Coronavirus Updates from the Front

We’ve hit yet another shocking and tragic milestone: More than 1 million Americans are confirmed through testing to have been infected with the coronavirus, and the real number is far higher than that because of all the testing that’s not being done. That’s one-third of all the cases in the world. Here in the richest, most technologically advanced, medical mecca. Right.

Today’s US coronavirus numbers:
Total cases: 1,002,498 (it was 883,826 at this time Friday)
Total deaths: 57,533 (it was 50,373 on Friday)

Testing, testing, testing. It’s the most critical thing that public health officials, epidemiologists, respiratory disease specialists, scientists, and researchers say the country can do now to slow down the spread of the deadly coronavirus.

Widespread testing is essential so that those who are infected but not showing any symptoms can be identified and isolated so they don’t spread the virus. As one expert put it, find the hot spots before they become raging wildfires of infection.

How do you know if you are doing enough testing? The World Health Organization says that if fewer than 10 percent of the people tested are infected, then a country is doing an adequate amount of testing.

Epidemiologists say that’s too high; the standard they use for influenza and tuberculosis is that if more than 3 percent of those tested are positive, then you’re not casting your net wide enough and you have to do more widespread testing.

Given that the US positive results rate is close to 20 percent, it’s going to be difficult to get down to 10 percent, let alone 3 percent.

Early on, Trump pooh-poohed the virus, claiming it would just blow away or wash away one day like a miracle. His administration botched the manufacture and delivery of critical supplies to health care workers, sent out a test that didn’t work, and was excruciatingly slow to get test kits to states clamoring for them.

Now experts say he’s fumbling the next critical task: Making sure enough people are tested and then isolated to be able to figure out when states really should start easing restrictions.

(Given the way some people are acting in states that have already started easing restrictions — flocking to beaches without maintaining physical distancing, for example — what we really need to ramp up is IQ testing.)

Dr. Anthony Fauci, the country’s top infectious disease expert, says testing for the novel coronavirus must be doubled before the US should even consider easing restrictions. There currently are about 1.6 million tests being performed every week; Fauci says that should be at least 3 million per week.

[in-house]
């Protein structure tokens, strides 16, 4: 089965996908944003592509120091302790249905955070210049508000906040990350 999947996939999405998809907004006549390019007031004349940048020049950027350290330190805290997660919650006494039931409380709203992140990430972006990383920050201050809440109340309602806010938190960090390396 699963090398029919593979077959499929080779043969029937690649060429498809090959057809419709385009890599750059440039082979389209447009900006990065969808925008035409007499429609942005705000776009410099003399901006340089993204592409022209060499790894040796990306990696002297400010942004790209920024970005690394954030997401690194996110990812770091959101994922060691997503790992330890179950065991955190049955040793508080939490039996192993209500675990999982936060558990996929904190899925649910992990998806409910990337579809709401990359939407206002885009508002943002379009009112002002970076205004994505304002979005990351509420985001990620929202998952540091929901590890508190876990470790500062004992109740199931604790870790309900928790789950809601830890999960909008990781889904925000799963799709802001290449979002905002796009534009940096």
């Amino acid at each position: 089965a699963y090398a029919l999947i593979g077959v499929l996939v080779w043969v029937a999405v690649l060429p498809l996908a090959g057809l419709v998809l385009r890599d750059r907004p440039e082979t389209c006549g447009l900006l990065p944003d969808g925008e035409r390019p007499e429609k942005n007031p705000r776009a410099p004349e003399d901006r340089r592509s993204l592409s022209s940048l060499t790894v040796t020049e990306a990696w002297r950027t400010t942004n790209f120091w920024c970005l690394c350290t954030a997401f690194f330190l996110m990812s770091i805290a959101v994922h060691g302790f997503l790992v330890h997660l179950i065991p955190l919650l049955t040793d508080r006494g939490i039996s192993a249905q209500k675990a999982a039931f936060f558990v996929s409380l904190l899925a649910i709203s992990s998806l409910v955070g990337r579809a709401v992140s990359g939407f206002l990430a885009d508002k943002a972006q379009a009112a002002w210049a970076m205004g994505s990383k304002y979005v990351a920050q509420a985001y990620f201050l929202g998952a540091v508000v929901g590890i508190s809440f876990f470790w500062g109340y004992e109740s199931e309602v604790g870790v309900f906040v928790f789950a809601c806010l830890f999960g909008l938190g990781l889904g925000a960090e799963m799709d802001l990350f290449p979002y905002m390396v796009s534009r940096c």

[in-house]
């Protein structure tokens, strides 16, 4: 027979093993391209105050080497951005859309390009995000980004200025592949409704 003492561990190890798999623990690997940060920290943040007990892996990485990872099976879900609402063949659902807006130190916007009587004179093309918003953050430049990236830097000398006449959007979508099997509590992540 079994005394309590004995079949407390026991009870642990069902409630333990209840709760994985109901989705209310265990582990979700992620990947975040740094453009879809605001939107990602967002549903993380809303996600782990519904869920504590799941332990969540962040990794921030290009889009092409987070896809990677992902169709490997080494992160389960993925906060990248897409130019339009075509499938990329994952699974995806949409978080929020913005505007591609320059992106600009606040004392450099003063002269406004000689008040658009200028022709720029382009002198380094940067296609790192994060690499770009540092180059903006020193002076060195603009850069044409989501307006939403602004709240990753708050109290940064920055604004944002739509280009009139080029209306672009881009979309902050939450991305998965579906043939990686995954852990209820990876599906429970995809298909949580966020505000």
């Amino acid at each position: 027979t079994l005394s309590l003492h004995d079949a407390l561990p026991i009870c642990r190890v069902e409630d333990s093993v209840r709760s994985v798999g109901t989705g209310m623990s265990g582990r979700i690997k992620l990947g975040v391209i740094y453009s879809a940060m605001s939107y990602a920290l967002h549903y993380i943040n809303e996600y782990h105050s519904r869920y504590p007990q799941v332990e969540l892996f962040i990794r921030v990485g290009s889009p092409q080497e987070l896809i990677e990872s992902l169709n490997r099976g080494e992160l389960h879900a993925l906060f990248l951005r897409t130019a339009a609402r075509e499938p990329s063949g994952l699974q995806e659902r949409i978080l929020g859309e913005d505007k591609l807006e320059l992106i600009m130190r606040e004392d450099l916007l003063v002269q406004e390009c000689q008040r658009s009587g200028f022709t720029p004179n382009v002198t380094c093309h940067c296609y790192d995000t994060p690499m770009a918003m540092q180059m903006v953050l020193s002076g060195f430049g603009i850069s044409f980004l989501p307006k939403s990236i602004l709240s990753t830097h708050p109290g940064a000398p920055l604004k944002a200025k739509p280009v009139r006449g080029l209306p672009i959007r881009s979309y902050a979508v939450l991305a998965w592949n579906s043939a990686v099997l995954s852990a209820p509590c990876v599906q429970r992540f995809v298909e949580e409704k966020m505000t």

Harvard researchers calculated that the US should be doing 5 million tests a day, distributed unevenly across the states depending the size of each state’s outbreak.

To figure out how many tests each state should be doing, the Harvard Global Health Institute took the WHO’s 10 percent benchmark and applied it to each US state, calculating how many tests each would have to be performing by May 1 in order to reach that below-10-percent-positive goal.

The result wasn’t pretty: More than half will have to significantly ramp up their Covid-19 testing to even consider starting to relax stay-at-home orders after May 1, according to STAT.

What’s disturbing is that some states that have already started easing restrictions on businesses and gatherings aren’t doing anywhere near enough testing: Georgia should be administering 9,600 to 10,000 tests per day; it has been averaging around 4,000. Florida has to do 16,000 a day; it’s doing just over 10,000.

And you can ignore what Trump said yesterday about his new testing plan, claiming that the US is on track to double the amount of testing being done but providing no details and continuing to insist it’s up to the states because, you know, he might actually be held responsible for something.

Dr. Deborah Birx, the White House coronavirus response coordinator, agrees with the need for far more testing in the US than is being done now, but recently has been touting antigen testing, which is a simpler test that delivers fast results — as little as 15 minutes. But the tests aren’t easy to make, and it takes a lot of time and money to validate their accuracy. Here’s an explainer from CNN.

Last word from Fauci about the states that are loosening restrictions: “If we are unsuccessful, or prematurely try to open up, and we have additional outbreaks that are out of control, it could be a rebound to get us right back in the same boat that we were in a few weeks ago.”

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